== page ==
Testing strategies to build resilience in a chaotic world

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Testing resiliency is the ability of a system to handle and recover from failures. Read on to learn how you should build your software testing strategies.

“Resilience or hardiness is the ability to adapt to new circumstances when life presents the unpredictable” – Salvatore R Maddi

In today’s world, system downtime is not an option. If a user can’t access an application once, chances are that they will never use it again. Resiliency, which in simple terms is the ability of a system to gracefully handle and recover from failures, thus becomes critical. Testing resiliency ensures the system’s ability to absorb the impact of a problem while continuing to provide an acceptable level of service to the business. In other words, to test resiliency introduce a defect and ensure that the system recovers gracefully. This concept was originally introduced by Netflix in the Principles of Chaos Engineering.

Netflix has defined the discipline as follows: chaos engineering is the discipline of experimenting on a distributed system to build confidence in the system’s capability to withstand turbulent conditions in production. This idea, which has proven to be very successful for Netflix, is now being adopted across industries. To design tests that fail and validate recovery requires that the test professional understand the architecture, design, and infrastructure of systems.

To build your test strategies for resilient systems, you should:

  1. Conduct a failure mode analysis by reviewing the design of the system. In simple terms, this means identifying all the components, internal and external interfaces, and identifying potential failures at every point. Once failure points are identified, validate that there are alternatives to failure. For example, let’s say it is a service-based architecture and if the application depends on a single critical instance of service it can create a single point of failure. In this scenario, verify that if there is a request time/out then an alternative is available.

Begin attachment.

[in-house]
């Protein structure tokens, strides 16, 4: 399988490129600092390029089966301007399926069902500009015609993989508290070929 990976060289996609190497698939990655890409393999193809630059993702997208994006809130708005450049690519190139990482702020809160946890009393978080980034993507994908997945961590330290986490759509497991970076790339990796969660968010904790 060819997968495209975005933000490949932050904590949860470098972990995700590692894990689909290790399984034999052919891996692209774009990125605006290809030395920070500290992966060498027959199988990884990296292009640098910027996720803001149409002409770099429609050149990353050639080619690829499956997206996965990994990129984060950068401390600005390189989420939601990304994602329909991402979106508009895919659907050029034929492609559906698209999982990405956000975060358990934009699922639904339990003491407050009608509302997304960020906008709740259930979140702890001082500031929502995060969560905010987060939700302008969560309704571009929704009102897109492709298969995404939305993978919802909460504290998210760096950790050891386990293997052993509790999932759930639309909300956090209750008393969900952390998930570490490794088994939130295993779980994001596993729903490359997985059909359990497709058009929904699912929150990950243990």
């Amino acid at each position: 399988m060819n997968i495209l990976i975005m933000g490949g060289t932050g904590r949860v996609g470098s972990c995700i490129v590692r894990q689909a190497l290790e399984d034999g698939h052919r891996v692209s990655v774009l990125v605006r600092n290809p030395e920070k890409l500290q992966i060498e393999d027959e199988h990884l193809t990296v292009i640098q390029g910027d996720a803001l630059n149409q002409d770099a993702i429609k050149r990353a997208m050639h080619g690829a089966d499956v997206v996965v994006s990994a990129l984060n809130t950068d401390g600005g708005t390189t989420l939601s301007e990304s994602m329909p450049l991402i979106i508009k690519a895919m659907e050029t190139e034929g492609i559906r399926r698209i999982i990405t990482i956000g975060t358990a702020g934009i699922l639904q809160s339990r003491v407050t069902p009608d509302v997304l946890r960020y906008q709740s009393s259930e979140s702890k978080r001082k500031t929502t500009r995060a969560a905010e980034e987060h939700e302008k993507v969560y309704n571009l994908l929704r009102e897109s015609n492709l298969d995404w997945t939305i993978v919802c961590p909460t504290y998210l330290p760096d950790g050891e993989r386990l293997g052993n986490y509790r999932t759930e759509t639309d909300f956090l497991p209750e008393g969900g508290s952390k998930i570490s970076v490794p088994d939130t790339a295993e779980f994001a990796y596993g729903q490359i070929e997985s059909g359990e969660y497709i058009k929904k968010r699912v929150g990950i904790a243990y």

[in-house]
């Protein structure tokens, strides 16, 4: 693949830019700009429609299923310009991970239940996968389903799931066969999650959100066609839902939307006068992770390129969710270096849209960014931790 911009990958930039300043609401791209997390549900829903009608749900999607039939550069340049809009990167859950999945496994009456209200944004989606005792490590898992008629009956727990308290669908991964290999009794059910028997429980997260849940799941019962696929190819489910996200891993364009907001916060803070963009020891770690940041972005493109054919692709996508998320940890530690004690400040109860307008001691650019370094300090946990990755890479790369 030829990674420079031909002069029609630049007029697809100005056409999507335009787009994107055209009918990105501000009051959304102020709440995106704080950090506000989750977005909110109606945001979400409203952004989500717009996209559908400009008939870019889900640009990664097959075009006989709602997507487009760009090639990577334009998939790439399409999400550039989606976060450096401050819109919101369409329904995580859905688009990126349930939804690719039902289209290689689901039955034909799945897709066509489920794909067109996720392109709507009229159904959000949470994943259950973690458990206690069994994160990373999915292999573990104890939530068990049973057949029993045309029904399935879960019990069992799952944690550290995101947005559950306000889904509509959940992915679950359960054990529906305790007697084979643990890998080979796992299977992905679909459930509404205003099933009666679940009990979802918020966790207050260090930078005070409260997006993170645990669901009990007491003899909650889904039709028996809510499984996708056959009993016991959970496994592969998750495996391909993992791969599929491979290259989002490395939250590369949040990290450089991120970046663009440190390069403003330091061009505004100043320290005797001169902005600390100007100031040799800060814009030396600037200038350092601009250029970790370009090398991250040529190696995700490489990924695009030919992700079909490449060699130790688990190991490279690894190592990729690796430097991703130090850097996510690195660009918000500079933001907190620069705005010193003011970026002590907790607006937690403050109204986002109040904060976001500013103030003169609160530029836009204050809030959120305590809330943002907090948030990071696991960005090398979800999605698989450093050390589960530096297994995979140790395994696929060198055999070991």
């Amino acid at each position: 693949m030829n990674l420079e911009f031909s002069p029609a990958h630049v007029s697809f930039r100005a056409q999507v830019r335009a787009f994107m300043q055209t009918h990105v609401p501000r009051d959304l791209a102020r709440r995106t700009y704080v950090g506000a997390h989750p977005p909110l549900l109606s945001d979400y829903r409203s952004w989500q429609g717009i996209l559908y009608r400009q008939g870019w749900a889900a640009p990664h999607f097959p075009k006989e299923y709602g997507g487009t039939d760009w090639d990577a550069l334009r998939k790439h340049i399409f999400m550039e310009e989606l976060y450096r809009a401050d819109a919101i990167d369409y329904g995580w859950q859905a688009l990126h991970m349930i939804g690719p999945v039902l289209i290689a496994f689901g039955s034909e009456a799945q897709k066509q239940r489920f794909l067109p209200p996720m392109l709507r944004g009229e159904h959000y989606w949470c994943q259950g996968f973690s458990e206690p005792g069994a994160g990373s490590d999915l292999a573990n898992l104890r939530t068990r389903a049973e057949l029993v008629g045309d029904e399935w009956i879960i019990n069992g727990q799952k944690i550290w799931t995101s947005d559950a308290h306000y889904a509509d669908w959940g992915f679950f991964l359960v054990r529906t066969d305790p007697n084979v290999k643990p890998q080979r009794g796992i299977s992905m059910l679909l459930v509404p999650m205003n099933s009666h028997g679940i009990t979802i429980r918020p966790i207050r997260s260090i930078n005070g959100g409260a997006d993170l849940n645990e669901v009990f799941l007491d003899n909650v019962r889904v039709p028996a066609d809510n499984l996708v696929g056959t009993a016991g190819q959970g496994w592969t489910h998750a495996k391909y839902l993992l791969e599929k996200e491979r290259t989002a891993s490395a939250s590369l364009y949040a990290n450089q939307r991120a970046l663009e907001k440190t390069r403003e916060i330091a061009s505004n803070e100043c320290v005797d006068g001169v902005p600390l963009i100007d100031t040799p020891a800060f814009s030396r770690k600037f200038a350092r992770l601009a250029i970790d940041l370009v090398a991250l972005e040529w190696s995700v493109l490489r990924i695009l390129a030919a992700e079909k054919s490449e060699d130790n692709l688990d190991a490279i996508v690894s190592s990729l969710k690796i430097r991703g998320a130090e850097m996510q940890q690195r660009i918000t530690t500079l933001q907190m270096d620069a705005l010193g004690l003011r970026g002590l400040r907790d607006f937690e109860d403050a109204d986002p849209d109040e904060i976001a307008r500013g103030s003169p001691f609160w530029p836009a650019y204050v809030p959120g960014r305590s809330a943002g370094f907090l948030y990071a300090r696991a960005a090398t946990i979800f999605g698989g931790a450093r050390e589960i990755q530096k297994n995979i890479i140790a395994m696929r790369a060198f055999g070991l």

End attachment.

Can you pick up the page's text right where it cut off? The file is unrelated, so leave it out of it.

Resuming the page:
2. Validate data resiliency, i.e. that there is a mechanism for data to be available to applications if the system that originally hosted the data fails. Verify that the data backup process is either documented or automated. If automated, validate that the automated script backs up data correctly, maintaining integrity and schema.
  3. From an infrastructure standpoint, configure and test health probes for load balancing and traffic management. These ensure that the system is not limited to a single region for deployment in case of latency issues.
  4. From an application standpoint, conduct fault injection tests for every application in your system. Scenarios include shutting down interfacing systems, deleting certificates, consuming system resources, and deleting data sources.
  5. Conduct critical tests in production with well-planned canary deployments. Validate that there is an automated rollback mechanism for code in production in case of failure.

Above all, the key to testing resiliency is continuous learning of the design architecture and infrastructure of systems. The more you learn, the more you understand the points of failure and the better you test.

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